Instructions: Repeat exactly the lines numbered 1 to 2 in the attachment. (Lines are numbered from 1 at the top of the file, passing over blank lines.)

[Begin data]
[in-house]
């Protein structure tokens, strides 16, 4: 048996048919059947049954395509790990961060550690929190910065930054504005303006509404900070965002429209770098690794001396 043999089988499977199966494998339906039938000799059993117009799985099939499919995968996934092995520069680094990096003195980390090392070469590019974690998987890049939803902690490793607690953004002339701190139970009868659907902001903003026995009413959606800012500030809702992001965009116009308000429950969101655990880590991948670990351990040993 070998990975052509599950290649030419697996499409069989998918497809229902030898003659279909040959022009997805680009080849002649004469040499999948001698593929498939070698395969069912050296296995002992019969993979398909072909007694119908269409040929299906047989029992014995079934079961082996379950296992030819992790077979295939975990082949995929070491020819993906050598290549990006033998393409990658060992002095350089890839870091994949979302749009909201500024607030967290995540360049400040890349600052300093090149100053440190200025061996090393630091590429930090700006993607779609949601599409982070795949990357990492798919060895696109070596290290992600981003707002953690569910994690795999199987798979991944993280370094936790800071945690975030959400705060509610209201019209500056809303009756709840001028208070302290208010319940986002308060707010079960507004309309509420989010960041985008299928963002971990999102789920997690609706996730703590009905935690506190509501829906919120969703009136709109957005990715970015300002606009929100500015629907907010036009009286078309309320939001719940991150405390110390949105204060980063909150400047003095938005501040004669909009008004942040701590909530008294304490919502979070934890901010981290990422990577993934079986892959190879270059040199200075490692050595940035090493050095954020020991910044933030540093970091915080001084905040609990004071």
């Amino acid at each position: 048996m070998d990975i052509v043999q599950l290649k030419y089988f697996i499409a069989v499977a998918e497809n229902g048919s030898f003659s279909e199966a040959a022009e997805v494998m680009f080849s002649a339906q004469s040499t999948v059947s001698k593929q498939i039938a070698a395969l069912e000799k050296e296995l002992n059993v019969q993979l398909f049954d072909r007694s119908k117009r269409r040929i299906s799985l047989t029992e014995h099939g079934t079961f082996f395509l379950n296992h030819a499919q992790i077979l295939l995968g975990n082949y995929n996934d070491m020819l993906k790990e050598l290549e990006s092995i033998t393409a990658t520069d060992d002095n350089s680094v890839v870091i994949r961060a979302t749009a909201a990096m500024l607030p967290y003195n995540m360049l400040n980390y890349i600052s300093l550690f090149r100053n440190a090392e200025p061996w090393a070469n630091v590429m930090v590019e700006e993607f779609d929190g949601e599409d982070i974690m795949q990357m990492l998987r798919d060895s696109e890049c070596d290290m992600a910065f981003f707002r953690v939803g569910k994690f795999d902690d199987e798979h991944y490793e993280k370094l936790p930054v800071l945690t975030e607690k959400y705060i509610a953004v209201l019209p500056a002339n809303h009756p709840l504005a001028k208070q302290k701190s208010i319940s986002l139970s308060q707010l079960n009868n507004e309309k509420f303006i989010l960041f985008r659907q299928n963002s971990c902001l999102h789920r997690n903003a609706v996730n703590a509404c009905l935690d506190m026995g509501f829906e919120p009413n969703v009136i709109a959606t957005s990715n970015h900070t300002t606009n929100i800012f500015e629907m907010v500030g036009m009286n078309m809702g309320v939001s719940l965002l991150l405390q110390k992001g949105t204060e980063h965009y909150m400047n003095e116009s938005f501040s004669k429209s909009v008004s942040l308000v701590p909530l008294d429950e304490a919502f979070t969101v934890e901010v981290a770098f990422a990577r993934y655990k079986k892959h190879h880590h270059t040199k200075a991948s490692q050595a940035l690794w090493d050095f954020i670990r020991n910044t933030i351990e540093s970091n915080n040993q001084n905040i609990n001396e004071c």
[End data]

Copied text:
[in-house]
């Protein structure tokens, strides 16, 4: 048996048919059947049954395509790990961060550690929190910065930054504005303006509404900070965002429209770098690794001396 043999089988499977199966494998339906039938000799059993117009799985099939499919995968996934092995520069680094990096003195980390090392070469590019974690998987890049939803902690490793607690953004002339701190139970009868659907902001903003026995009413959606800012500030809702992001965009116009308000429950969101655990880590991948670990351990040993 070998990975052509599950290649030419697996499409069989998918497809229902030898003659279909040959022009997805680009080849002649004469040499999948001698593929498939070698395969069912050296296995002992019969993979398909072909007694119908269409040929299906047989029992014995079934079961082996379950296992030819992790077979295939975990082949995929070491020819993906050598290549990006033998393409990658060992002095350089890839870091994949979302749009909201500024607030967290995540360049400040890349600052300093090149100053440190200025061996090393630091590429930090700006993607779609949601599409982070795949990357990492798919060895696109070596290290992600981003707002953690569910994690795999199987798979991944993280370094936790800071945690975030959400705060509610209201019209500056809303009756709840001028208070302290208010319940986002308060707010079960507004309309509420989010960041985008299928963002971990999102789920997690609706996730703590009905935690506190509501829906919120969703009136709109957005990715970015300002606009929100500015629907907010036009009286078309309320939001719940991150405390110390949105204060980063909150400047003095938005501040004669909009008004942040701590909530008294304490919502979070934890901010981290990422990577993934079986892959190879270059040199200075490692050595940035090493050095954020020991910044933030540093970091915080001084905040609990004071």